Ed Banger Records/Because Music
When the phrase “French electronic music duo” is mentioned, the first name to come to mind is undoubtedly Daft Punk. However, there’s another duo de musique électronique français whose name is also worth remembering: Justice. And on the group’s latest release, Woman, they reinforce this, bringing listeners on an epic, retro journey through soundscapes of falsettos, growling guitars, and spacey synths.
While they don’t have the same level of notoriety as Daft Punk, Justice has carved out their own niche in the electronic music scene. In 2007, they found their claim-to-fame with the massive, heavy sound of debut album Cross (stylized as †). After this record, on 2011’s Audio, Video, Disco, they left the bangers behind for a funkier sound — a similar style to their helmet-wearing fellow countrymen. Now with Woman, which hit shelves last Friday, Justice take a further step away from their grungy past, leaning more heavily on sounds reminiscent of the ‘80s. Although they may be losing some of their former edge, it’s clear they still have an innate ability to create larger-than-life music.
The album starts off with the mysterious, spacey synths and hypnotic choir of “Safe and Sound,” and quickly explodes into bass grooves that slaps you upside the head with funk. The song builds anticipation with the addition of chugging, muted guitars and rising strings. This track perfectly exemplifies the experience of listening to Woman: equal parts funky and legendary, as the combination of instruments and melody instill a sense of exploration, mystery, and excitement — from the start it’s nothing short of an adventure of a listen.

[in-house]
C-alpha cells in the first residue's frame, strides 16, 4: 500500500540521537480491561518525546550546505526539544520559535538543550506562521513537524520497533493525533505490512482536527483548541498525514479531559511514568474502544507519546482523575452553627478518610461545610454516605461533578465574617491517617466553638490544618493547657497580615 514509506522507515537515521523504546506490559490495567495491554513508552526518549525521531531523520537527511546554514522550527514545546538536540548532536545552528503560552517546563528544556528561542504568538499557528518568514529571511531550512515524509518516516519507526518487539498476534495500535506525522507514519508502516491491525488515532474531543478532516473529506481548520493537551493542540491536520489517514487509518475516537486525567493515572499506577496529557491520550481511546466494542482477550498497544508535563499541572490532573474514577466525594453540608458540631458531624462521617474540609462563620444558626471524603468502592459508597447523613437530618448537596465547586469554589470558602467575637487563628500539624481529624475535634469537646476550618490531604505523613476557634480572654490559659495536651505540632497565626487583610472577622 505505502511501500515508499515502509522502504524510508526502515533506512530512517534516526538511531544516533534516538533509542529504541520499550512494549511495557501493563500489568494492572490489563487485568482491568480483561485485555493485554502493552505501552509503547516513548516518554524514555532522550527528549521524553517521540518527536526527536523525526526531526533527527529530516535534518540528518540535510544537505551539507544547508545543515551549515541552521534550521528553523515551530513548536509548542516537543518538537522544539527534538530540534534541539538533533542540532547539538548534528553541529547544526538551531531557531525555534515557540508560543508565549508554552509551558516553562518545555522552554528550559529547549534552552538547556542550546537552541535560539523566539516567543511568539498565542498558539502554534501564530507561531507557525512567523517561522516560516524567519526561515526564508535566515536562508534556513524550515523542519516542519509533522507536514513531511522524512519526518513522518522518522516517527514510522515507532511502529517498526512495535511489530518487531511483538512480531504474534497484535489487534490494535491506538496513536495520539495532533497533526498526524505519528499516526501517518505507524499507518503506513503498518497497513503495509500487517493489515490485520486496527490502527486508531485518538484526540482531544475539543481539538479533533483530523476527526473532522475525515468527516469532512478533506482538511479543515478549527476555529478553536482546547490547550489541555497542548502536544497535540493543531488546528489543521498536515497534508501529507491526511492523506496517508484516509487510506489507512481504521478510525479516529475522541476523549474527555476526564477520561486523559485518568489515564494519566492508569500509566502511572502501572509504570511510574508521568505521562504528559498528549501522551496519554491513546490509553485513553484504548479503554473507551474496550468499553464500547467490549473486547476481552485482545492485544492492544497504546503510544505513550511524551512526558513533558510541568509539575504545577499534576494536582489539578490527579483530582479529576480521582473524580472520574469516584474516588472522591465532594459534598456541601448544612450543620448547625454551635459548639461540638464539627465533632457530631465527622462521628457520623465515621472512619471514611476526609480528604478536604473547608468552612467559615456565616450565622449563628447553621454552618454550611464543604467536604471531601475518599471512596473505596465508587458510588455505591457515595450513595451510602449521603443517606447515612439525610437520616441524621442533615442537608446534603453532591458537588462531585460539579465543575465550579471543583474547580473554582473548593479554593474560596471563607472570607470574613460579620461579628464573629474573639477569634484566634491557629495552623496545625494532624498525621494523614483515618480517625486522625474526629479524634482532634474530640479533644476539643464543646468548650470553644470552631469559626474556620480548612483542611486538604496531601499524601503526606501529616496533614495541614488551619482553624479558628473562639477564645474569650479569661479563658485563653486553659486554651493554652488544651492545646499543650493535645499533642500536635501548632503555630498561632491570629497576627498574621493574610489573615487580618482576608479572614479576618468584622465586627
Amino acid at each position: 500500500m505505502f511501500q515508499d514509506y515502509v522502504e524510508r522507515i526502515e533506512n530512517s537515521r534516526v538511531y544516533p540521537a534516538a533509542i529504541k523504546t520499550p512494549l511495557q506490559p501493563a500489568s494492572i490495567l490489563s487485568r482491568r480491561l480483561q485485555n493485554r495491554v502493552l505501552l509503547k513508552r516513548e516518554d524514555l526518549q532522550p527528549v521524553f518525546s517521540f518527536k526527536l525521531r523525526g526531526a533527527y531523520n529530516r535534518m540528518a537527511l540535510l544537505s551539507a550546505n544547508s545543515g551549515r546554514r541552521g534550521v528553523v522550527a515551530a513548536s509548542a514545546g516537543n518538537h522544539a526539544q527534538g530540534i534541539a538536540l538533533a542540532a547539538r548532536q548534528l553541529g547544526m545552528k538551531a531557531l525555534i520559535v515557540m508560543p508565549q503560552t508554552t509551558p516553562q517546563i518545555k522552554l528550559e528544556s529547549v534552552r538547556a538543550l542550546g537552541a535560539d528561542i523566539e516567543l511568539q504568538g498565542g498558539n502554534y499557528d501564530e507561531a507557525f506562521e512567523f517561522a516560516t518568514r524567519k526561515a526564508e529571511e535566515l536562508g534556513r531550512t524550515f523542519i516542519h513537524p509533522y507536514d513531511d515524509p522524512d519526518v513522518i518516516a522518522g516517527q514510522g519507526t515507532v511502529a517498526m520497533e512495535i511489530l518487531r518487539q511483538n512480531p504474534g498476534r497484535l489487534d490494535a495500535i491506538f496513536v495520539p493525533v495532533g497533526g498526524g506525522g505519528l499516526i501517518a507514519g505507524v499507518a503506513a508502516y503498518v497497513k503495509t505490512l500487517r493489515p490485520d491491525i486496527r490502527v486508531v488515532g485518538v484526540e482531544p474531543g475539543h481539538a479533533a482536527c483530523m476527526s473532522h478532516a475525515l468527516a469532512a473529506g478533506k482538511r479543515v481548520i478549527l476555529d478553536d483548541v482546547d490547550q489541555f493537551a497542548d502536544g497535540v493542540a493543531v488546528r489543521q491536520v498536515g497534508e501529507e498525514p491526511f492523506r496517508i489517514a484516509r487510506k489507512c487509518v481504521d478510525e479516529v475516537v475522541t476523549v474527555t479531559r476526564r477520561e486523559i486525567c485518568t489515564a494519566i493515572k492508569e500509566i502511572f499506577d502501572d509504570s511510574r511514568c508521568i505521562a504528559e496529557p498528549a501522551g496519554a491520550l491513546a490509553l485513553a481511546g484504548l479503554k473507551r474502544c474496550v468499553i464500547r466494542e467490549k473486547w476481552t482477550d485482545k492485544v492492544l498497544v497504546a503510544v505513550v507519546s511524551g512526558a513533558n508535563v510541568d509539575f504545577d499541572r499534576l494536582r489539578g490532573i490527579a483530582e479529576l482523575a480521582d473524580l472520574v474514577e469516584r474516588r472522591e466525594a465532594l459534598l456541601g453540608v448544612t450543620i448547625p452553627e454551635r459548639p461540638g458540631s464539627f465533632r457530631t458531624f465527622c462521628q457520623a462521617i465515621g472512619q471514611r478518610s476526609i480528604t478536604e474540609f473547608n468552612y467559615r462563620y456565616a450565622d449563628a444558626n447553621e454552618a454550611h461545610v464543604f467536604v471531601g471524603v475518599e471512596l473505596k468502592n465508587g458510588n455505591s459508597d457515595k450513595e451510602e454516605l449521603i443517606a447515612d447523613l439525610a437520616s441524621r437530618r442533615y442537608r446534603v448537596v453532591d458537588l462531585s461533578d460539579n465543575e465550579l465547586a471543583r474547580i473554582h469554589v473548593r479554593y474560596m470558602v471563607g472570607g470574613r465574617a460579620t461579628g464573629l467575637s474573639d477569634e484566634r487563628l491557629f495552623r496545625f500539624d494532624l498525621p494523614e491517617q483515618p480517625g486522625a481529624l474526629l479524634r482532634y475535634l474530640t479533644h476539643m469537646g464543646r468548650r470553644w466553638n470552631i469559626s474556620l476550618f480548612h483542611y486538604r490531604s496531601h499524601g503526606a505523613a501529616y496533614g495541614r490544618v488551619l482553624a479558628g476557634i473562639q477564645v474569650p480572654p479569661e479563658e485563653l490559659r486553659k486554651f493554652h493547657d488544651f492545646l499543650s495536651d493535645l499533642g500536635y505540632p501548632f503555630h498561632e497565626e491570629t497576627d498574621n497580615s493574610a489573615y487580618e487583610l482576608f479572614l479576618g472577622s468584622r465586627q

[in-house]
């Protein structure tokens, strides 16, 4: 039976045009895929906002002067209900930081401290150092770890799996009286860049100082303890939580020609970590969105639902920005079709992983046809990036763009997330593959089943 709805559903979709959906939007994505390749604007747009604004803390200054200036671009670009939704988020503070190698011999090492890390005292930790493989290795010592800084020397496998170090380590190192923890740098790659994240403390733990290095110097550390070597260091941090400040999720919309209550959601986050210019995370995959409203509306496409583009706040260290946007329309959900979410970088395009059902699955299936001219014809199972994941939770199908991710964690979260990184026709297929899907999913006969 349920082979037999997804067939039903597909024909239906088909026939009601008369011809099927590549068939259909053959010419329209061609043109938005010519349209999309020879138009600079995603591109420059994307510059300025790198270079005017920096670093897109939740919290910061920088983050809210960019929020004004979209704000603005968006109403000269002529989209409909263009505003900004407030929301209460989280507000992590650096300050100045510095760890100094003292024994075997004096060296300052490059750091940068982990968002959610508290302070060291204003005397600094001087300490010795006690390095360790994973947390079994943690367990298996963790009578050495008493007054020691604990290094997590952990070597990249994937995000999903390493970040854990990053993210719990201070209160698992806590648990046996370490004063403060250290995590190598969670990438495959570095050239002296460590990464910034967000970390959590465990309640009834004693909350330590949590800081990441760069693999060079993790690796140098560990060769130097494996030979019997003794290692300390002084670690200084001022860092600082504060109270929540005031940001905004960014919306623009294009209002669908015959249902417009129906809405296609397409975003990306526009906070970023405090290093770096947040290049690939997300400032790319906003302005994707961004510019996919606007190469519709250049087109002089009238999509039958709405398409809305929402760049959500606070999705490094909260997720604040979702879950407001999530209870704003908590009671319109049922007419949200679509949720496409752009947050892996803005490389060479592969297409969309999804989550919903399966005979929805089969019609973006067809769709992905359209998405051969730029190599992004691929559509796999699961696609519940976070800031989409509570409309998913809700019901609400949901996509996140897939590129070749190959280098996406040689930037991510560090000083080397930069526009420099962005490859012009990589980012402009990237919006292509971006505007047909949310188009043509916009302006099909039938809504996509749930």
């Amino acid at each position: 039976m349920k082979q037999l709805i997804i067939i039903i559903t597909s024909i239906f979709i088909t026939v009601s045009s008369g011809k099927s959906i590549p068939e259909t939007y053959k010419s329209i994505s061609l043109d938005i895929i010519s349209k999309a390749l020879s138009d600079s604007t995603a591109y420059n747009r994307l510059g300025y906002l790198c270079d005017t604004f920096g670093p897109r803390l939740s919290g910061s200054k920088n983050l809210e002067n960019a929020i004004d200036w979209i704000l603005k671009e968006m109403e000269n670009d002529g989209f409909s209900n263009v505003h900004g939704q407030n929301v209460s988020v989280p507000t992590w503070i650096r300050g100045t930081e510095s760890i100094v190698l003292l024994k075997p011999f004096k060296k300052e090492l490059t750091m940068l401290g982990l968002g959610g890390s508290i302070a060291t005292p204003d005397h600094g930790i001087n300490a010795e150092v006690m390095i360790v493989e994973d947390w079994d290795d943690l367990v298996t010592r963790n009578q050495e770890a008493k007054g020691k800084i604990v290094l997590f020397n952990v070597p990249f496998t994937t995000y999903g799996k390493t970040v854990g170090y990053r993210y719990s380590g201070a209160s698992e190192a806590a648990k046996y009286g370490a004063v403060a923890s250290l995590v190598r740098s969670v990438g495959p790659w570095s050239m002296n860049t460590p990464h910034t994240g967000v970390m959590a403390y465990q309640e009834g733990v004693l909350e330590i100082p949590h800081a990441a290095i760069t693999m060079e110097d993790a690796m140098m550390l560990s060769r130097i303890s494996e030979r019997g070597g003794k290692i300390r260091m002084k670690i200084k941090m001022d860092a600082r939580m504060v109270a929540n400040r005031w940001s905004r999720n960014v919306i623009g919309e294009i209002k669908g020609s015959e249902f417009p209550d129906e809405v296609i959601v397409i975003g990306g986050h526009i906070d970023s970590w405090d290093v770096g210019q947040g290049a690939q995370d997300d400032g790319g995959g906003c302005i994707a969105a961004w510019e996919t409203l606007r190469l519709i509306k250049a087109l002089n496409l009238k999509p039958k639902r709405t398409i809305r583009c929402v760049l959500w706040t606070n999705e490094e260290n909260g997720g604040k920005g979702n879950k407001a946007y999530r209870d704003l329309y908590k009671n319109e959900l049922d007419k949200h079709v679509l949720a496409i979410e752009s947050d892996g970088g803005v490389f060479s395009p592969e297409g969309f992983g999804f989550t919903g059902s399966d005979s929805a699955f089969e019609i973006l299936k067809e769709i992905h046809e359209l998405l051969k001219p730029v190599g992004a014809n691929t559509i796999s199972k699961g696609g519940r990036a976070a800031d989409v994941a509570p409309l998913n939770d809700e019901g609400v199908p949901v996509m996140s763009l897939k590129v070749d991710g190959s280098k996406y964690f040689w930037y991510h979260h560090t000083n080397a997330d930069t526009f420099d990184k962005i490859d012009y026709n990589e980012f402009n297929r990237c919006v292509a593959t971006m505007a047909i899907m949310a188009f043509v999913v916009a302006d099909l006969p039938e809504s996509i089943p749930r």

Justice’s production skills truly shine throughout the album. With their selection of bass tones, falsetto vocals, soaring guitar solos, and soulful keyboard chords, each song seems authentically old school — as if released decades ago. Without knowing the artist, the second track “Pleasure” might be interpreted as a Queen song, and the third, “Alakazam!” sounds like it was ripped from a ‘80s movie (or Stranger Things’) soundtrack.
The duo also demonstrates that they can still produce the heavy hitting sound they were known for in their earlier years. On “Chorus,” the in-your-face, chugging synths and guitar hooks, mirrored with speedy, arpeggiating blips create a sense of aggression and victory. This gradually morphs into a spooky, ethereal choir and eerie whistling of a Theremin.
Woman’s crown jewel track, however, is “Randy.” With an infectiously catchy melody delivered through every available retro element, it triumphantly builds with rhythmic keyboard chords, sweeping orchestrations and thunderous drum rolls, leaving the listener simultaneously motivated and grooving. When taking all these tracks together, Woman creates a sense of wonder and inspiration comparable to (what I would imagine to be) the excitement of space exploration — making the dreamy “Close Call” the perfect song to end on.
The standout feature of Woman is that every single song is an enjoyable listen, making the album a continuous, action-packed spectacle. It is an improvement on Audio, Video, Disco, and almost eclipses Cross in its glory. For anyone interested in experiencing a heroic ‘80s adventure — without having to fight Arnold Schwarzenegger or some aliens — they should definitely give Woman a listen.